Wednesday, January 4, 2006

Podiatry Source Journal : Foot Ulcers

Foot Ulcers
A 31-year-old man from northern Ontario had acute swelling, purpura and pain in his left lateral forefoot region, which increased progressively over 10 weeks until he became bedridden. A clinical diagnosis of gout was made, but the pain did not improve with NSAIDs. One month later, a small pustule developed that progressed to an ulcer with purulent drainage. On presentation 1 month later, his left foot was swollen, and the lateral forefoot was exquisitely tender to palpation. A 2-cm ulcer, which probed to bone, was present on the lateral aspect of the foot (Fig. 1). The patient was afebrile, and findings on general medical and pulmonary examinations were unremarkable. A plain radiograph of the foot revealed dystrophic calcification in the soft tissues, with osteopenia and periosteal reaction along the fifth metatarsal bone consistent with active osteomyelitis (Fig. 2). The chest radiograph appeared normal.

Intravenous therapy with ciprofloxacin and clindamycin was started empirically. Staphylococcus aureus and Streptococcus agalactiae (group B streptococcus) were recovered from the deep wound swab. The patient's condition did not improve after a week of parenteral antibacterial therapy. Surgical d├ębridement revealed a pocket of grossly necrotic tissue that had replaced part of the fifth metatarsal. Histologic examination revealed broad-based budding yeast consistent with Blastomyces dermatitidis (Fig. 3). The antibiotic therapy was replaced by treatment with amphotericin B (40 mg intravenously once daily) for 1 week followed by itraconazole (400 mg orally once daily) to complete a 12-month course. The patient had prompt relief of pain, with healing of the wound and radiographic evidence of bone reconstitution occurring within 6 months.

Blastomycosis is an uncommon granulomatous systemic fungal infection caused by the thermally dimorphic fungus B. dermatitidis.1 Areas in North America in which this fungus is endemic include the Ohio and Mississippi River basins and the regions that border the Great Lakes.1 The annual incidence of blastomycosis is greater in the district of Kenora, Ont., than in all of Manitoba (7.1 v. 0.6 cases per 100 000 people).2

B. dermatitidis exists in a mycelial form in the soil, but when disturbed, the released conidia are inhaled and converted to thick-walled budding yeasts that cause respiratory infection and hematogenous dissemination producing extrapulmonary disease.2 The median incubation period is 30–45 days. Pulmonary disease may be acute or chronic and can mimic infection from other fungi, malignant disease or infection from pyogenic bacteria or Mycobacterium tuberculosis. Extrapulmonary sites most commonly involve the skin, bone and genitourinary system1 and occur most likely at the time of the primary infection, with potential for later relapse.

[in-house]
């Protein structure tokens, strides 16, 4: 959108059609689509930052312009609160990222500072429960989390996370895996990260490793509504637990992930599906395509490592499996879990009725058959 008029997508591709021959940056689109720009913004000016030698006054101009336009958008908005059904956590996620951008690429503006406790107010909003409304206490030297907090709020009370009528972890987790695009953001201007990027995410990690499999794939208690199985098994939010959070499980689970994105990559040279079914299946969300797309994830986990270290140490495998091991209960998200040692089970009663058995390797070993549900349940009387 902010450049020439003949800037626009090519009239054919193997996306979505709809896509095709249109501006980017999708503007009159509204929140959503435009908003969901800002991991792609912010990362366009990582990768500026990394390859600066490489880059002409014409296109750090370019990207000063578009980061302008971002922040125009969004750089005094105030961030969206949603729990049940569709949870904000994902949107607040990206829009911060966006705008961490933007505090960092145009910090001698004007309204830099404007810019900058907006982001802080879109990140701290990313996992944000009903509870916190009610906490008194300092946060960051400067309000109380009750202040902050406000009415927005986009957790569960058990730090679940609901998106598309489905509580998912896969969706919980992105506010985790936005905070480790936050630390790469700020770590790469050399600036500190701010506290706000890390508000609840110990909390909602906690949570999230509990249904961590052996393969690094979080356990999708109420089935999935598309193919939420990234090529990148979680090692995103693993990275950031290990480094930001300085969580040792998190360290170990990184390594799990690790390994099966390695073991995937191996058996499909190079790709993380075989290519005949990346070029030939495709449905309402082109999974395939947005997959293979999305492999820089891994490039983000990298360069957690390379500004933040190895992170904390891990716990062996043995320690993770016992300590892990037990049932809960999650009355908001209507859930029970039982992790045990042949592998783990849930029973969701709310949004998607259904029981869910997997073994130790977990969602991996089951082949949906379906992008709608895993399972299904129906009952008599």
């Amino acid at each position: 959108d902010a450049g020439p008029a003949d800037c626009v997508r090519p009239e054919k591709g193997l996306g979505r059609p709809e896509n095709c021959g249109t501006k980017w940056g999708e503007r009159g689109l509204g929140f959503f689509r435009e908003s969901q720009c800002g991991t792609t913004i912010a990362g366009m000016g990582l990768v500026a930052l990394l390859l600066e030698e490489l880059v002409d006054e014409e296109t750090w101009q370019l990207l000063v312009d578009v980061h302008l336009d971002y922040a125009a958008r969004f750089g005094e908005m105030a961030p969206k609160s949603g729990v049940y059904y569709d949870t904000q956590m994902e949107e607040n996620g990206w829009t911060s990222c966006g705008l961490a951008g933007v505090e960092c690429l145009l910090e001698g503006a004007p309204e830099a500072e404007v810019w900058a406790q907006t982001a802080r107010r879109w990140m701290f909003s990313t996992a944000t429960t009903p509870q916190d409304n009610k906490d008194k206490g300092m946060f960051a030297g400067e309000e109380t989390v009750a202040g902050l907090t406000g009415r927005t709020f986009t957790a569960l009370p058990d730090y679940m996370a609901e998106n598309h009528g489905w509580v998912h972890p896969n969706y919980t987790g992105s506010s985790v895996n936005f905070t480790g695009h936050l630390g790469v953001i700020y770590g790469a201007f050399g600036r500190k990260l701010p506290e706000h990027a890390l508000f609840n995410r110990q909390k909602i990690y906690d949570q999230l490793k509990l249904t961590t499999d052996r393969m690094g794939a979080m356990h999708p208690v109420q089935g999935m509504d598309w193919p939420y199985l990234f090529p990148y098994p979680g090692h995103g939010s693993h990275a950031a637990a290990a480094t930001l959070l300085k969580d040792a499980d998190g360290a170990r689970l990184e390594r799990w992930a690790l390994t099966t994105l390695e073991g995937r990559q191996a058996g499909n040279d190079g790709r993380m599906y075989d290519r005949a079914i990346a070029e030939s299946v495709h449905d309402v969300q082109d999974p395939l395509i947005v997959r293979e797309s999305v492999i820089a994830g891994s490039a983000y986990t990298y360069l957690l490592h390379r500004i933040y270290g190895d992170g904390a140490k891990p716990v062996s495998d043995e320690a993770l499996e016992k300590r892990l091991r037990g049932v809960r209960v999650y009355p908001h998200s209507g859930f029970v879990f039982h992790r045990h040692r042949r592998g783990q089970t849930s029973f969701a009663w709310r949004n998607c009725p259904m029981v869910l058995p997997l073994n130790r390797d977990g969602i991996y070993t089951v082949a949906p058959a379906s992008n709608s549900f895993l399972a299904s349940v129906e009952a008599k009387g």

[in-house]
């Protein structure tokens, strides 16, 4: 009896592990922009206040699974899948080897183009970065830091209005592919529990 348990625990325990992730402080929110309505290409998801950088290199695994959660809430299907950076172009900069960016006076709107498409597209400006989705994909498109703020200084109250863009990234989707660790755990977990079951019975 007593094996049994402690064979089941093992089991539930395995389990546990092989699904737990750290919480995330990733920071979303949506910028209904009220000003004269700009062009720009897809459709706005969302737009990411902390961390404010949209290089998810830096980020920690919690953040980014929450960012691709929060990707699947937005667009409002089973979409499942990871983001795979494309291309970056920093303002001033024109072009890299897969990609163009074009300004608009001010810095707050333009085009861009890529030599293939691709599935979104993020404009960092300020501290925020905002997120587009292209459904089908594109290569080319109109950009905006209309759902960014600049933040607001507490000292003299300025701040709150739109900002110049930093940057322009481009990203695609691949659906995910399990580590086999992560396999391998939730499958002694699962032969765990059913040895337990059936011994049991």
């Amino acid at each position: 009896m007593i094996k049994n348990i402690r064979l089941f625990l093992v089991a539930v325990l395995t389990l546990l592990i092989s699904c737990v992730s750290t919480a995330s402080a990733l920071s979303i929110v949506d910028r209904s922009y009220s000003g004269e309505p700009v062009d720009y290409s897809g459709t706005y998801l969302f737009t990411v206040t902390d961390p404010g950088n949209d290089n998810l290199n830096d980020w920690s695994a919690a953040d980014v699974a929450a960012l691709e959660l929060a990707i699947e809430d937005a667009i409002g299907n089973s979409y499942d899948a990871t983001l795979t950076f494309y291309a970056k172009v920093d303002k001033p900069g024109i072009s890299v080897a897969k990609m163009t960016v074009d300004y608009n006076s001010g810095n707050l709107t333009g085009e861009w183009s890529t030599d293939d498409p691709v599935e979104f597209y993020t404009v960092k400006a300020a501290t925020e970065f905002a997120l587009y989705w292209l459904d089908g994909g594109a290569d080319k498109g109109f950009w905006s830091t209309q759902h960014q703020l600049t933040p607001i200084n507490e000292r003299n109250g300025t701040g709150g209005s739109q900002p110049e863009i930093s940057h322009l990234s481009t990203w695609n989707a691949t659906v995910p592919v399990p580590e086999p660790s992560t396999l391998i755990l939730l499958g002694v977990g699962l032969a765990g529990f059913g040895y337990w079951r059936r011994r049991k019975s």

Patients with blastomycosis osteomyelitis most frequently present with pain and swelling of the affected area, often accompanied with an overlying skin abscess.1 Most cases respond to treatment with antifungal drugs (amphotericin B and agents from the azole class), but some may also require surgical d├ębridement.3 Blastomycosis was suspected in our patient because of his history of residence in an area where the fungus is endemic, an unusual protracted course and an atypical location of the foot lesion. Furthermore, he did not have evidence of the more common causes of ulcers on the lower extremities, such as diabetic neuropathy (ulcer on weight-bearing surface, or areas of bony or shoe pressure), venous stasis disease (leg ulcer and venous stasis changes), gout (ulcer adjacent to joints and tophaceous debris) or lymphedema (ulcer with serous drainage and diffuse limb swelling).

Chapman SW. Blastomyces dermatitidis. In: Mandell CL, Bennell JE, Dolin R, editors. Principles and practice of infectious diseases. 6th ed. Philadelphia: Churchill Livingston; 2005. p. 3027-40.
Crampton TL, Light RB, Berg GM, et al. Epidemiology and clinical spectrum of blastomycosis diagnosed at Manitoba hospitals. Clin Infect Dis 2002; 34: 1310-6.[CrossRef][Medline]
Chapman SW, Bradsher RW Jr, Campbell GD Jr, et al. Practice guidelines for the management of patients with blastomycosis. Infectious Diseases Society of America. Clin Infect Dis 2000;30:679-83.[CrossRef][Medline]

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